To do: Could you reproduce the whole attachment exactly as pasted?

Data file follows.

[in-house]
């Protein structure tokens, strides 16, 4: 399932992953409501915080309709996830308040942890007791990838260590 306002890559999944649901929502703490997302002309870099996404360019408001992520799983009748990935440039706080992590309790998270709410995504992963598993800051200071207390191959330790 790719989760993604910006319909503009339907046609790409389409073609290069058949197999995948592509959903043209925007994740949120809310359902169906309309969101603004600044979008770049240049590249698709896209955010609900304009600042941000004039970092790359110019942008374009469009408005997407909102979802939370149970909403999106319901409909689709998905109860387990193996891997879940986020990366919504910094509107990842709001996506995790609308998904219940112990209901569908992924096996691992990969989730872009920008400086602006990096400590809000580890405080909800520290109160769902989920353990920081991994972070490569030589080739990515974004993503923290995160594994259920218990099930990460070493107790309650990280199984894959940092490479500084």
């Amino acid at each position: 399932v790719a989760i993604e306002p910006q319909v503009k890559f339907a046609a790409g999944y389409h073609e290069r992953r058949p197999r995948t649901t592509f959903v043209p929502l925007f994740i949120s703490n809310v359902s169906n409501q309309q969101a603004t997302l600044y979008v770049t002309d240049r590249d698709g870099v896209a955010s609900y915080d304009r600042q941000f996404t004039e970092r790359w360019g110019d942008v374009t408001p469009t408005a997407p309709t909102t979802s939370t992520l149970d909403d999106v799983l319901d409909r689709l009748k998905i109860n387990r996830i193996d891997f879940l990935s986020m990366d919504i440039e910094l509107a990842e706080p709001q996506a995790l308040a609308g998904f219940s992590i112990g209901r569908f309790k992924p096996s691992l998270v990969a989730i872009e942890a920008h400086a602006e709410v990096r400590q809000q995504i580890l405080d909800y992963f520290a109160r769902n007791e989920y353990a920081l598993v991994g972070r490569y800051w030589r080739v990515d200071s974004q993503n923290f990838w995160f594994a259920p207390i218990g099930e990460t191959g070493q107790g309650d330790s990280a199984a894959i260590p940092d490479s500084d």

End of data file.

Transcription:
[in-house]
């Protein structure tokens, strides 16, 4: 399932992953409501915080309709996830308040942890007791990838260590 306002890559999944649901929502703490997302002309870099996404360019408001992520799983009748990935440039706080992590309790998270709410995504992963598993800051200071207390191959330790 790719989760993604910006319909503009339907046609790409389409073609290069058949197999995948592509959903043209925007994740949120809310359902169906309309969101603004600044979008770049240049590249698709896209955010609900304009600042941000004039970092790359110019942008374009469009408005997407909102979802939370149970909403999106319901409909689709998905109860387990193996891997879940986020990366919504910094509107990842709001996506995790609308998904219940112990209901569908992924096996691992990969989730872009920008400086602006990096400590809000580890405080909800520290109160769902989920353990920081991994972070490569030589080739990515974004993503923290995160594994259920218990099930990460070493107790309650990280199984894959940092490479500084």
């Amino acid at each position: 399932v790719a989760i993604e306002p910006q319909v503009k890559f339907a046609a790409g999944y389409h073609e290069r992953r058949p197999r995948t649901t592509f959903v043209p929502l925007f994740i949120s703490n809310v359902s169906n409501q309309q969101a603004t997302l600044y979008v770049t002309d240049r590249d698709g870099v896209a955010s609900y915080d304009r600042q941000f996404t004039e970092r790359w360019g110019d942008v374009t408001p469009t408005a997407p309709t909102t979802s939370t992520l149970d909403d999106v799983l319901d409909r689709l009748k998905i109860n387990r996830i193996d891997f879940l990935s986020m990366d919504i440039e910094l509107a990842e706080p709001q996506a995790l308040a609308g998904f219940s992590i112990g209901r569908f309790k992924p096996s691992l998270v990969a989730i872009e942890a920008h400086a602006e709410v990096r400590q809000q995504i580890l405080d909800y992963f520290a109160r769902n007791e989920y353990a920081l598993v991994g972070r490569y800051w030589r080739v990515d200071s974004q993503n923290f990838w995160f594994a259920p207390i218990g099930e990460t191959g070493q107790g309650d330790s990280a199984a894959i260590p940092d490479s500084d």